Embracing Change: Four Steps to an “A-Ha!” Moment
By Chris McEachin, Trauma Program Manager at Henry Ford Macomb Hospitals
At Henry Ford Macomb Hospital, we saw an opportunity to improve upon our care delivery by implementing a secure and efficient clinical communications solution to ensure that a message was delivered to the right person at the right time no matter what method was used.
Making these changes required us to get clinicians to embrace the new procedures that would guarantee all messages were delivered and received in the proper manner. The process required more than IT changes, it meant creating a cultural shift among clinicians and employees who were already facing busy schedules and had little time for additional training.
We followed a four step approach to get clinicians on board and embrace the change:
- Raise awareness – The first step was to work with clinicians to help them understand there was room for communication improvement in our hospital or health system in general. If clinicians could see how previous methods of communication were bogging them down and affecting the overall flow and efficiency, we felt they would be more likely to help implement a change.
- Calm fears – It can be difficult to mobilize an entire staff that may be used to the “old way” of doing things and are fearful of potentially new issues such as “alert fatigue” or learning a new technology. It was important to get everyone on board and familiar with the new process so the transition would be smooth. We found the best way to accomplish this was to be transparent, keeping everyone informed and educated.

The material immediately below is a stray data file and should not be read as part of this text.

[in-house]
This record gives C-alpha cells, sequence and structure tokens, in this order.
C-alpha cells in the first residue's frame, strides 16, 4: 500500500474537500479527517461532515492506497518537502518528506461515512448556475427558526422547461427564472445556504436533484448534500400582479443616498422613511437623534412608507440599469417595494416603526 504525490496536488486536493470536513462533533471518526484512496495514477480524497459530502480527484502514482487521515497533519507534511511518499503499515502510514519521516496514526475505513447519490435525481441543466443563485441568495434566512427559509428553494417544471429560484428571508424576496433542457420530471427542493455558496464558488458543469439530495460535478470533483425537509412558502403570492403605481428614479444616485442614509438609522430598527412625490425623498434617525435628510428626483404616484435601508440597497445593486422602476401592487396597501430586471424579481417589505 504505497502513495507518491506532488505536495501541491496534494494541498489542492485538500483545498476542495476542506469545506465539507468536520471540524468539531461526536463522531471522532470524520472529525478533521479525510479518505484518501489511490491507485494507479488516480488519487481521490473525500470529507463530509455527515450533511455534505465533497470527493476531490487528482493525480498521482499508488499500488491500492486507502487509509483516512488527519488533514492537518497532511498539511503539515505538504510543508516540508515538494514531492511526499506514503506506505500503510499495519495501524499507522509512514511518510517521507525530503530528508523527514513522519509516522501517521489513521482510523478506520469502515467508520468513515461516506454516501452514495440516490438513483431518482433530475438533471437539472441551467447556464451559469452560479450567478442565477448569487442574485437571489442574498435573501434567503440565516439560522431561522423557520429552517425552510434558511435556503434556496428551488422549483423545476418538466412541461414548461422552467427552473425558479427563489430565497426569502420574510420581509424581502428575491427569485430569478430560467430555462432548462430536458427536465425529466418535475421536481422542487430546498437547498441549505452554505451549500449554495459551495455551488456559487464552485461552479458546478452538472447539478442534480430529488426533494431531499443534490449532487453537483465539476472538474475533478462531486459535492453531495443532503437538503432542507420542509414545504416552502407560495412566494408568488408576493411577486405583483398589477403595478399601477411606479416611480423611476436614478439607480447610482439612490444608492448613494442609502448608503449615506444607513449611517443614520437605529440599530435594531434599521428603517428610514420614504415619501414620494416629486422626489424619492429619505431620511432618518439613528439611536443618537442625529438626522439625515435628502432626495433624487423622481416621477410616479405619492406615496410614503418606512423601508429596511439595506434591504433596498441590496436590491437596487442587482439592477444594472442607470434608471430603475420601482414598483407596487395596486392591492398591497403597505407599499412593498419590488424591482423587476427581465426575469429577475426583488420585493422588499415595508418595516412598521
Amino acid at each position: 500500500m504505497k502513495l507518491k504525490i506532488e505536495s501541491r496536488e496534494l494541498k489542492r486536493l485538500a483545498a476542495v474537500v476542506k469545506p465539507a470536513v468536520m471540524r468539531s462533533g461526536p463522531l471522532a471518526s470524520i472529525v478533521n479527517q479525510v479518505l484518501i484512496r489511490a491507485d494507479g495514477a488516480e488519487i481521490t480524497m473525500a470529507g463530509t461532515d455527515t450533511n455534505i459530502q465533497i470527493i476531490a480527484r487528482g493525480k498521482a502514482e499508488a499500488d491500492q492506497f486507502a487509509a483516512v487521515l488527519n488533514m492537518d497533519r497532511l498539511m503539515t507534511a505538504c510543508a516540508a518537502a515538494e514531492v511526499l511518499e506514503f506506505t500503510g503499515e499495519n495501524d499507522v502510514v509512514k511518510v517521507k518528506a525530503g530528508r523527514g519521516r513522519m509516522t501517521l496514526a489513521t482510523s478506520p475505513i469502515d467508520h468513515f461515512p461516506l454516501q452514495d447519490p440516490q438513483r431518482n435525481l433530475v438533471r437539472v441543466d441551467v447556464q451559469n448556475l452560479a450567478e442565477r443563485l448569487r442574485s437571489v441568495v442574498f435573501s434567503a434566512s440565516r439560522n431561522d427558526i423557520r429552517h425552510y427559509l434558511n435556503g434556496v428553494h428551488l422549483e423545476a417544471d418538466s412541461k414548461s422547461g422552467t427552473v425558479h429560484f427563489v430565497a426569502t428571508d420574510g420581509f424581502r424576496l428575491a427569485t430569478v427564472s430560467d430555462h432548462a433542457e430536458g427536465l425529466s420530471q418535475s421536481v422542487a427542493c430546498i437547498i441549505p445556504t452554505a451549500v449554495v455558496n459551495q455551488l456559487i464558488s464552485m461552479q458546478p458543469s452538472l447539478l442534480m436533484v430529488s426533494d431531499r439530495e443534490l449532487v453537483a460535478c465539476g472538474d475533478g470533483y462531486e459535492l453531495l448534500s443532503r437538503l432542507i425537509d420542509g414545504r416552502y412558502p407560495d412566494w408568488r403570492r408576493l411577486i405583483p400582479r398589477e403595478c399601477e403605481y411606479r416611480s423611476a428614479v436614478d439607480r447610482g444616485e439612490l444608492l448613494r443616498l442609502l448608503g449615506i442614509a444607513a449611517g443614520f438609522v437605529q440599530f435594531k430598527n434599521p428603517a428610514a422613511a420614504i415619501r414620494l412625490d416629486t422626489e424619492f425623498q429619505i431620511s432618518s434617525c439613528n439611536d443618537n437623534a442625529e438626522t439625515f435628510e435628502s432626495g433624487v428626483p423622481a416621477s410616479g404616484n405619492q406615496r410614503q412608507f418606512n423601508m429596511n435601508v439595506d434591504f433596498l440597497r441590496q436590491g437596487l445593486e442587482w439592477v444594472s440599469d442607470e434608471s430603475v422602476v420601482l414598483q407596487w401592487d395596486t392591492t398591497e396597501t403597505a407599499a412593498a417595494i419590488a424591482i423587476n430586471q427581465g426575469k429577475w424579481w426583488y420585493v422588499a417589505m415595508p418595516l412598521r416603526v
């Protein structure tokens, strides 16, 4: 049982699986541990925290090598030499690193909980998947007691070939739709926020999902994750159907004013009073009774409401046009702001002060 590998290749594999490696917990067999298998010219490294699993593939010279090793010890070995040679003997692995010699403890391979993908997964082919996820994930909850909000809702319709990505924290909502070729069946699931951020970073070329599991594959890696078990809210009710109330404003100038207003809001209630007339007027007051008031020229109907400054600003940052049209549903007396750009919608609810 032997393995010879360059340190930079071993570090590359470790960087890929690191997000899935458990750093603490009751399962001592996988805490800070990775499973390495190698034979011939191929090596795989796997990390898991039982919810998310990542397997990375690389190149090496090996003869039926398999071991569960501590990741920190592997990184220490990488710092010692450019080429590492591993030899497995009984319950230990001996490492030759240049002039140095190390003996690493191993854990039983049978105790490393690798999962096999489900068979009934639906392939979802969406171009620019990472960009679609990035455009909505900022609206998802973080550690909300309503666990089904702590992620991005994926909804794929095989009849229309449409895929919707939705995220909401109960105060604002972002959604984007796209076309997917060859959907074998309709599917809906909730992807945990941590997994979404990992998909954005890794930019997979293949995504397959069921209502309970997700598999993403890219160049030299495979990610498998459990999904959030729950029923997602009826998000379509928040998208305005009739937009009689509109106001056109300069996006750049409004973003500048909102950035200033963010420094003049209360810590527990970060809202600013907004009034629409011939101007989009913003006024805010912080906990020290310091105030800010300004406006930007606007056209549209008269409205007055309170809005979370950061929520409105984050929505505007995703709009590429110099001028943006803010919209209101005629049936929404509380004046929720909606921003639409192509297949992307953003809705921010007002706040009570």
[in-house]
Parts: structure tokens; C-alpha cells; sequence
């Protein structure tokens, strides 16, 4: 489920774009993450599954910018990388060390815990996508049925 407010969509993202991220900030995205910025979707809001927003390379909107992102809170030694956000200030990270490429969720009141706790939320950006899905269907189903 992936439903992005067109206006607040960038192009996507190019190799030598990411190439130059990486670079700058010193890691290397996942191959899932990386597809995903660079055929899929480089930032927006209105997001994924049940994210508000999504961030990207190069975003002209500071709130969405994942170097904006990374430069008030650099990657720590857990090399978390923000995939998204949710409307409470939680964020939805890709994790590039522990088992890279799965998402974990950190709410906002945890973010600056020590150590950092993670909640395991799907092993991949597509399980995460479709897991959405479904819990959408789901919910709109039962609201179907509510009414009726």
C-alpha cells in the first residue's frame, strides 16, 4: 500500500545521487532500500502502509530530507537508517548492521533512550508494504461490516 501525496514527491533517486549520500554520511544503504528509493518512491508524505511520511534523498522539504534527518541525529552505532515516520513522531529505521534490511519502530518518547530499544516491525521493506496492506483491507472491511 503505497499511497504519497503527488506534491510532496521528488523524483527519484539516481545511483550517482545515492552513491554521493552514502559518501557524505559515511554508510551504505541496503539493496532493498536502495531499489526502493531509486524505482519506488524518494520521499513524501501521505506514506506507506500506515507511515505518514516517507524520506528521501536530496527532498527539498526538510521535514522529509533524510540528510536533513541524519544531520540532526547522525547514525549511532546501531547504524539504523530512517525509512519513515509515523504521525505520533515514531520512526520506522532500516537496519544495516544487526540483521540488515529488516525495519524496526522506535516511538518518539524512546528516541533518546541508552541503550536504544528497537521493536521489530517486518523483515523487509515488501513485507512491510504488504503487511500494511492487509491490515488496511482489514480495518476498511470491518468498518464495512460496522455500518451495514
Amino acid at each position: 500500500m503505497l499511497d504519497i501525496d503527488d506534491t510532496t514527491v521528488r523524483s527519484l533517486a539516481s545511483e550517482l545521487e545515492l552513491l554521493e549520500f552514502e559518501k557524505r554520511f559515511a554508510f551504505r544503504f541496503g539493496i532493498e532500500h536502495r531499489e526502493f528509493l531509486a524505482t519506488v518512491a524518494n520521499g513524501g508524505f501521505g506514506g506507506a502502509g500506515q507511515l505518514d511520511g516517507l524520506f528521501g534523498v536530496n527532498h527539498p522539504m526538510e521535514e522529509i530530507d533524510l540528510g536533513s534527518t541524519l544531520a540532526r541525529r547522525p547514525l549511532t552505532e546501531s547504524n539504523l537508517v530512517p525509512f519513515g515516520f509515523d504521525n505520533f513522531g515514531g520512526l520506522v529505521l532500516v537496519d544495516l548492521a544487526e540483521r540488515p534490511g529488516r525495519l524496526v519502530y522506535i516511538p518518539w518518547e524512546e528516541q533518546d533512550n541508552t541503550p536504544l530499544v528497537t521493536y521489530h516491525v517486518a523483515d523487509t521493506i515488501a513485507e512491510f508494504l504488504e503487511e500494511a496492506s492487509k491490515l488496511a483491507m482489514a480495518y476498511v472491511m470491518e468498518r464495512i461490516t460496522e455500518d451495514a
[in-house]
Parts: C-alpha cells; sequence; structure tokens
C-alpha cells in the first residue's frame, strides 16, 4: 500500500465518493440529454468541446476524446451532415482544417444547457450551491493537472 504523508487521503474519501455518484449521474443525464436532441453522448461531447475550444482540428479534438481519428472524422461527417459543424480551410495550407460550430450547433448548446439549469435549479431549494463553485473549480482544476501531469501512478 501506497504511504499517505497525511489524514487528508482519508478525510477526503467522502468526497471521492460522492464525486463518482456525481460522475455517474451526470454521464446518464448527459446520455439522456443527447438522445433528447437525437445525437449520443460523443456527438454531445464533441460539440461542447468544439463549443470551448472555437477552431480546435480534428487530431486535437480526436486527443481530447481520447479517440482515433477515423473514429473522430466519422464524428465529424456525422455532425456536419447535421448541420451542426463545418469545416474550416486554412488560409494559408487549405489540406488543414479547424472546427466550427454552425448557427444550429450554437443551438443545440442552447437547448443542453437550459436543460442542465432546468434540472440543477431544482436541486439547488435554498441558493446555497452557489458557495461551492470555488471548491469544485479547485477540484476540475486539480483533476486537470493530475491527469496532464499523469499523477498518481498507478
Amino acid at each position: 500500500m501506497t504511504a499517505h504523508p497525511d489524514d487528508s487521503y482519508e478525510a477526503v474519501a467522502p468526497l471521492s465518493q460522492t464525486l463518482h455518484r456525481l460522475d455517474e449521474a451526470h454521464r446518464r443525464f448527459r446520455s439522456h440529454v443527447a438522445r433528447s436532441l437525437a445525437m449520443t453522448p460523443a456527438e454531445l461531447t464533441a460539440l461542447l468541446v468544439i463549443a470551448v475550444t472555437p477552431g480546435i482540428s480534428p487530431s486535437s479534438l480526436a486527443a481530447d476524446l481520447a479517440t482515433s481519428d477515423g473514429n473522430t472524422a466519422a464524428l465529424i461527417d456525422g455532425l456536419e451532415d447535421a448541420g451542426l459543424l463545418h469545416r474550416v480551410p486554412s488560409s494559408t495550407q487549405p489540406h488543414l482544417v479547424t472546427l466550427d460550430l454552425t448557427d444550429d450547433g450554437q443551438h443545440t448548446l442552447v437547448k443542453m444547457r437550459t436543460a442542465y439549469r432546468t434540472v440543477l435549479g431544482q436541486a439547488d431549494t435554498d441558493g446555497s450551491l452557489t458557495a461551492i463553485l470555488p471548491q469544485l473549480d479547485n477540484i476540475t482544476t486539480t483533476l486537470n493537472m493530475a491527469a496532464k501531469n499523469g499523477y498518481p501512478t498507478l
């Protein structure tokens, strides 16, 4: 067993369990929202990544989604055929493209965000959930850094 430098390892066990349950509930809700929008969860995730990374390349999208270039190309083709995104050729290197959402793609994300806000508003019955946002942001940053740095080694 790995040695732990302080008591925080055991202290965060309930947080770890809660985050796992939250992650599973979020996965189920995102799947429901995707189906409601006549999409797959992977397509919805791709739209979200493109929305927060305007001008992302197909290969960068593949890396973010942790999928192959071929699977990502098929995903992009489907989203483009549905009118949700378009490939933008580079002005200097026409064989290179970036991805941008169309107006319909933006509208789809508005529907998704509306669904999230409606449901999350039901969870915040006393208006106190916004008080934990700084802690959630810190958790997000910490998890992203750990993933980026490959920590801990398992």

- Remind them of the benefits – During any implementation, it can be easy to get discouraged. The best way to stay the course is to remind clinicians why they are doing this. The answer is simple: to ensure that people can connect in a timely manner, ultimately improving workflow which improves patient care and healthcare provider satisfaction.
- Set the standard – As with any new endeavor, the path from implementation to seasoned veteran is comprised of a series of trial and error. Along the way, we realized that we needed to identify which physicians were necessary to be copied on all alerts and who should be the point person for coordinating these messages, among other things. What once was a foreign concept is now the standardized process that is well-ingrained in our community.
Change does require time, but education and transparency during transition times will help the process go smoothly. Hospitals and health systems today need to embrace the new frontier of healthcare through organized and secure communication methods, where patient care and physician satisfaction will always remain the heart of these organizations.
This article was originally published on The Connected Clinician and is republished here with permission.